American vermouths are the new(er) kids on the block. They are the upstarts that are causing the old school brands to wince a bit. Whereas the European vermouth makers are somewhat constrained by law and must include wormwood in their ingredients, the American vermouth producers are not limited by the rules. Some are more classically styled, such as the Vya vermouths, but others are taking on a whole new approach and flavor profile, such as Uncouth Vermouth.
Quady Vya (Whisper Dry, Extra Dry, Sweet)
Of this group of new school vermouths, this is the grandfather of the bunch. Andrew Quady started making vermouth in California’s Central Valley in 1999. All the vermouths use wine made from the Orange Muscat as the base. They make two dry styles with the Whisper Dry vermouth being the most delicate, softer, and less herbaceous than the Extra Dry and is intended for the martini to be paired with gin and vodka. The Extra Dry is a more powerful dry vermouth with herbaceous notes. In addition to the Orange Muscat, Tinta Roriz is also blended into the sweet vermouth. It’s a combination of bitter, sweet, warmth from spices.
Atsby (Amberthorn, Armadillo Cake)
This is an East Coast vermouth made in New York state. Both vermouths use North Fork chardonnay as the base and are fortified with apple brandy. There is an apple quality to both that comes through in the herbs and spices. The Amberthorn is made with anise, lavender, and basil and is a rich, aromatic vermouth. Not to be pigeon-holed by old descriptors like dry and sweet, this is a "summer-honey-colored vermouth" and is the lighter of the two. The Armadillo Cake is made with dark caramel with herbs and bark as well as less traditional ingredients. It’s a more spicy vermouth.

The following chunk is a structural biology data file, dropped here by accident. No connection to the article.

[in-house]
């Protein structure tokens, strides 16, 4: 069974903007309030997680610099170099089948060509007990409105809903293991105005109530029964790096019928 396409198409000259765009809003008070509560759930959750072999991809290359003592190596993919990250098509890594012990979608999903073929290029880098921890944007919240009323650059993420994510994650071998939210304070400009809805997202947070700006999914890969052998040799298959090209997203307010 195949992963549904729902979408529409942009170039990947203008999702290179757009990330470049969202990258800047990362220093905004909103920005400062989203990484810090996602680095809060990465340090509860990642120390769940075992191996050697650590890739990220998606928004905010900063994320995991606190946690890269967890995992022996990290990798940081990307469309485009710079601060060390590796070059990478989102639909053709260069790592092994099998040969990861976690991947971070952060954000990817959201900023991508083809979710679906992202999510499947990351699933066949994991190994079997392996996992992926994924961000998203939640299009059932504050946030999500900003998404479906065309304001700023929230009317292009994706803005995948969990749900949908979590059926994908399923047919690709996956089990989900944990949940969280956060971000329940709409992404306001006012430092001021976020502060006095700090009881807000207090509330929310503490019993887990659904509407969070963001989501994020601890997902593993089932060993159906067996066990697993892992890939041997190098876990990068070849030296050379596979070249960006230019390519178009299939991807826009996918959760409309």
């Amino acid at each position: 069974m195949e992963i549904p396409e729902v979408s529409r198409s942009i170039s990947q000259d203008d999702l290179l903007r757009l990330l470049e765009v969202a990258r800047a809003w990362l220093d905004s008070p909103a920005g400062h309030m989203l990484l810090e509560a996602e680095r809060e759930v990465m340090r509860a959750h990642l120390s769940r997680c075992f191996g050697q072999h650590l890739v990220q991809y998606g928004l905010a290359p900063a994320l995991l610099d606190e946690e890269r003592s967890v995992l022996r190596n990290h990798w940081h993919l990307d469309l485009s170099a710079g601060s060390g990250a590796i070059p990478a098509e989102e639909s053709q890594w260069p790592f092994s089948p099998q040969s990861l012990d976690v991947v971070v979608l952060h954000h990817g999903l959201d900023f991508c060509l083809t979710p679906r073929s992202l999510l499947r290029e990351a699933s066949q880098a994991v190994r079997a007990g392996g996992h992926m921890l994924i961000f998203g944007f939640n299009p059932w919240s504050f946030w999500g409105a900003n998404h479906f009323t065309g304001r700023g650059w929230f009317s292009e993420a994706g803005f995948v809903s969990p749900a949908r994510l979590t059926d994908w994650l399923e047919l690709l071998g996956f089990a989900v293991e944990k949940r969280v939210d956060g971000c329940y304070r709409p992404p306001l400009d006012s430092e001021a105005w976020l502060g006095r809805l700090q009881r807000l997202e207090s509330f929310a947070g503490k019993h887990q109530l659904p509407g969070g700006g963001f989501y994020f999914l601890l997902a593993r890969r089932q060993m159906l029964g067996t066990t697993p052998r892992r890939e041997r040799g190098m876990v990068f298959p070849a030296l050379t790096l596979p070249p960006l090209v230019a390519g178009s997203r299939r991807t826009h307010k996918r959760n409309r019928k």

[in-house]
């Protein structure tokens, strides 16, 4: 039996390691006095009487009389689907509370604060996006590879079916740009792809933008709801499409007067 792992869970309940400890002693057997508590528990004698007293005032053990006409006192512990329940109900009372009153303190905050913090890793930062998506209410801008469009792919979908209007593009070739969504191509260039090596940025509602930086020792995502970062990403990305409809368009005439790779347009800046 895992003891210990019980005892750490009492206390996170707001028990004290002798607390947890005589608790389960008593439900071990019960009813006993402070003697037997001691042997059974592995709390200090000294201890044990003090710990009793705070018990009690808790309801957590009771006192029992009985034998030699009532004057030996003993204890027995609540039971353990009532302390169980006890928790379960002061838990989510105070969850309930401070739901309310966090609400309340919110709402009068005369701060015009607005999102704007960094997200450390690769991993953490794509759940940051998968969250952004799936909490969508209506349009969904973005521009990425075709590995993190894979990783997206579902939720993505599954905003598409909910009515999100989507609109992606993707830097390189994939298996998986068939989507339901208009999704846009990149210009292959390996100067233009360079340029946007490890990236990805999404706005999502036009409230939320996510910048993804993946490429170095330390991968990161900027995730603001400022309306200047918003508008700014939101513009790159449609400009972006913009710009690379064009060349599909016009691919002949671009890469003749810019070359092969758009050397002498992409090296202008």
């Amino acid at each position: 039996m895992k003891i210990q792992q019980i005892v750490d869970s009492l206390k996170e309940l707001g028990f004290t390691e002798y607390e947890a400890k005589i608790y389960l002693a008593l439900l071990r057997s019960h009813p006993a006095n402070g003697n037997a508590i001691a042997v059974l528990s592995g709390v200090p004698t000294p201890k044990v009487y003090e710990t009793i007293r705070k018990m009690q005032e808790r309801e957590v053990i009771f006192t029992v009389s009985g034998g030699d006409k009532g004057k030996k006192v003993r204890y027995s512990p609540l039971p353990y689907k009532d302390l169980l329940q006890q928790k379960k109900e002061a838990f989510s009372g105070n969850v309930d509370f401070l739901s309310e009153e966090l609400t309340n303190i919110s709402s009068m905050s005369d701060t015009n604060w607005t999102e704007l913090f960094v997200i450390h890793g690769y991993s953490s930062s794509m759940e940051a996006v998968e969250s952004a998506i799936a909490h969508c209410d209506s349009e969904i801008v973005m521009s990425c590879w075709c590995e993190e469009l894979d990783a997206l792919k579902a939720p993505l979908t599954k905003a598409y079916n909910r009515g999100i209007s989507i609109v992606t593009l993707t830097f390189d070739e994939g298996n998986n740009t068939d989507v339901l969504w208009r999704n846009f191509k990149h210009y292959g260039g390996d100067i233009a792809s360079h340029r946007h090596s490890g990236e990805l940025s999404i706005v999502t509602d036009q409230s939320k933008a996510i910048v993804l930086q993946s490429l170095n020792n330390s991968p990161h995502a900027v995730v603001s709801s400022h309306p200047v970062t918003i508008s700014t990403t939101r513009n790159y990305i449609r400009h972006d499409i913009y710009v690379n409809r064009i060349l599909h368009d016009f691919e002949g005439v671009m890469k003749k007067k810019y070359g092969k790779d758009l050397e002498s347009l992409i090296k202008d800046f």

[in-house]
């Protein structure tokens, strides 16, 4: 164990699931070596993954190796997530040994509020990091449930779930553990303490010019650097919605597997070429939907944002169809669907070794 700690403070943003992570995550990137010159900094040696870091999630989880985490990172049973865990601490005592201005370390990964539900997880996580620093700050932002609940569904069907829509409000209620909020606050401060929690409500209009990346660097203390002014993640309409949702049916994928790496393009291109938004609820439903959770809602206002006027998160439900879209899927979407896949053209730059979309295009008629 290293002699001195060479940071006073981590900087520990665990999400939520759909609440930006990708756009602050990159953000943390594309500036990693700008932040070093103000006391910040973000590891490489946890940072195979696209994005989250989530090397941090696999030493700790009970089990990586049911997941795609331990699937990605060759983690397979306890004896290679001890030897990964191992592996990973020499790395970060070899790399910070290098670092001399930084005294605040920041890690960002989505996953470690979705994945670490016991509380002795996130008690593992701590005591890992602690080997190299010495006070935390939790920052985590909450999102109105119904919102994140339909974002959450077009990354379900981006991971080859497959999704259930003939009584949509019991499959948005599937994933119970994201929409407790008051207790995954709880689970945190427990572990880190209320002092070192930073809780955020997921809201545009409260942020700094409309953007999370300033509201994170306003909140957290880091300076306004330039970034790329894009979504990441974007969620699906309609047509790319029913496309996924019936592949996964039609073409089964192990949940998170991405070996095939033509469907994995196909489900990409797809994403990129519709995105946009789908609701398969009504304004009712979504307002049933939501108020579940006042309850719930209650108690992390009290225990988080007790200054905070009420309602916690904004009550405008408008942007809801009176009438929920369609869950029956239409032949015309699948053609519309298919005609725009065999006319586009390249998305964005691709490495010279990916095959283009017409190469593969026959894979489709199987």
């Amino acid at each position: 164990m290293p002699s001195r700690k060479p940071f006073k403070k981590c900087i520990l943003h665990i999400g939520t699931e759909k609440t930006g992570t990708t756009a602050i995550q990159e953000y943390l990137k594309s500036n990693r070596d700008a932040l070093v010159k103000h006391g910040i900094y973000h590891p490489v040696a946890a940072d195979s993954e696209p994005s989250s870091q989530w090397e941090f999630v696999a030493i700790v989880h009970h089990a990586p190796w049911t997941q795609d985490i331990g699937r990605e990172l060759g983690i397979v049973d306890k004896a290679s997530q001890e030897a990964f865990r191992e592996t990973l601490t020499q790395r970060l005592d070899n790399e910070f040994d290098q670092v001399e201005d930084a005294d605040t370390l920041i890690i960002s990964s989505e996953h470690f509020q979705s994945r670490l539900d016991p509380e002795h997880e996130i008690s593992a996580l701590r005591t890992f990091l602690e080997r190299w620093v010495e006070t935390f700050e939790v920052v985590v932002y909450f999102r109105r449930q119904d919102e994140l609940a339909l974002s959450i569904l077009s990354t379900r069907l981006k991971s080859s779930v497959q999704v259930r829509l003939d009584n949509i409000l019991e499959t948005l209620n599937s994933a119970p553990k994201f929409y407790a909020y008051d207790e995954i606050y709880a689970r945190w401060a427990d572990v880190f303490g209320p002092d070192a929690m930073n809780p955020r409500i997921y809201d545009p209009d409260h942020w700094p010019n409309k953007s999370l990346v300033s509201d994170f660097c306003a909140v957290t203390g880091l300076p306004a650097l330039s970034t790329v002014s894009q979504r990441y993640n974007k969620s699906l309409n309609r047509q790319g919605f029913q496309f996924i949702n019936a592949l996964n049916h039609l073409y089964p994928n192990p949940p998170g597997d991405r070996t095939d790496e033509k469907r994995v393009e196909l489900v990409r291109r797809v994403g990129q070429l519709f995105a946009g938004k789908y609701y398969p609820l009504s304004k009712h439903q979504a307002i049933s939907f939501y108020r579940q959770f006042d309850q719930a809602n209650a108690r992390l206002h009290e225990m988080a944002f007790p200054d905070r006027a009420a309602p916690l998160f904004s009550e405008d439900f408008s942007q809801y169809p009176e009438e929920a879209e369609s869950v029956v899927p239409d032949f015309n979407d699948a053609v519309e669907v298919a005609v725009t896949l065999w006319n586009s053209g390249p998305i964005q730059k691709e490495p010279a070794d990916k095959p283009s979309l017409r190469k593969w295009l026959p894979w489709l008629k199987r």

Of the new school bunch, Uncouth Vermouth is one that is really pushing the boundaries of vermouth. Bianca Miraglia makes her vermouths in Red Hook and she's committed to producing sustainably-focused vermouths using ingredients that are foraged or purchased from local farms. She doesn't add sugar or preservatives either and any sweetness in her vermouths come from wine or fruit. Her unique flavors vermouths include: Apple Mint, Pear Ginger, Butternut Squash, Beet Eucalyptus, Serrano Chile Lavender. There are no rules in using these vermouths.
Imbue Bittersweet Vermouth
Designed to be simply sipped over ice, Imbue's vermouth has a classic balance of sweetness and bitterness that results from Oregon-grown pinot gris, Clear Creek Distillery's pinot gris brandy, and nine dried raw botanicals. The result is a vermouth with floral and citrus notes along with herbs and spices.
Matthiasson Young Mill Sweet Vermouth
Winemaker Steve Matthiasson's first vermouth production came from a problematic few barrels of wine (made from the Flora grape) that over-fermented. This batch of sweet vermouth is a little more deliberate. His batch number two is a non-vintage blend of the Flora from the 2012, 2013, and 2014 vintages along with blood oranges, sour cherries, coriander, cardoons, chinchona bark, wormwood. and blessed thistle. Once this one is gone, it will be a few years before you'll see the next one.
Massican Vermouth di Friulano
Winemaker Dan Petroskiat Massican winery in Napa first made a vermouth with the 2011 vintage and liked it so much he added it to the lineup. He uses barrel-aged Tocai Friulano as the base along with Indian coriander, orange peel, lemon rind, nutmeg and quassia wood. It’s floral and herbal vermouth.
Ransom Dry & Sweet Vermouths
Since Ransom produces both spirits and wine, producing vermouths is a bridge between both disciplines. Their sweet and dry vermouths are made with a stunning number of botanicals, a blend of wines used as a base, and a house-made brandy. The dry vermouth has citrus and floral aromas with notes of baking spices and the sweet vermouth has rich, sweet cinnamon and nut flavors with bold root notes.
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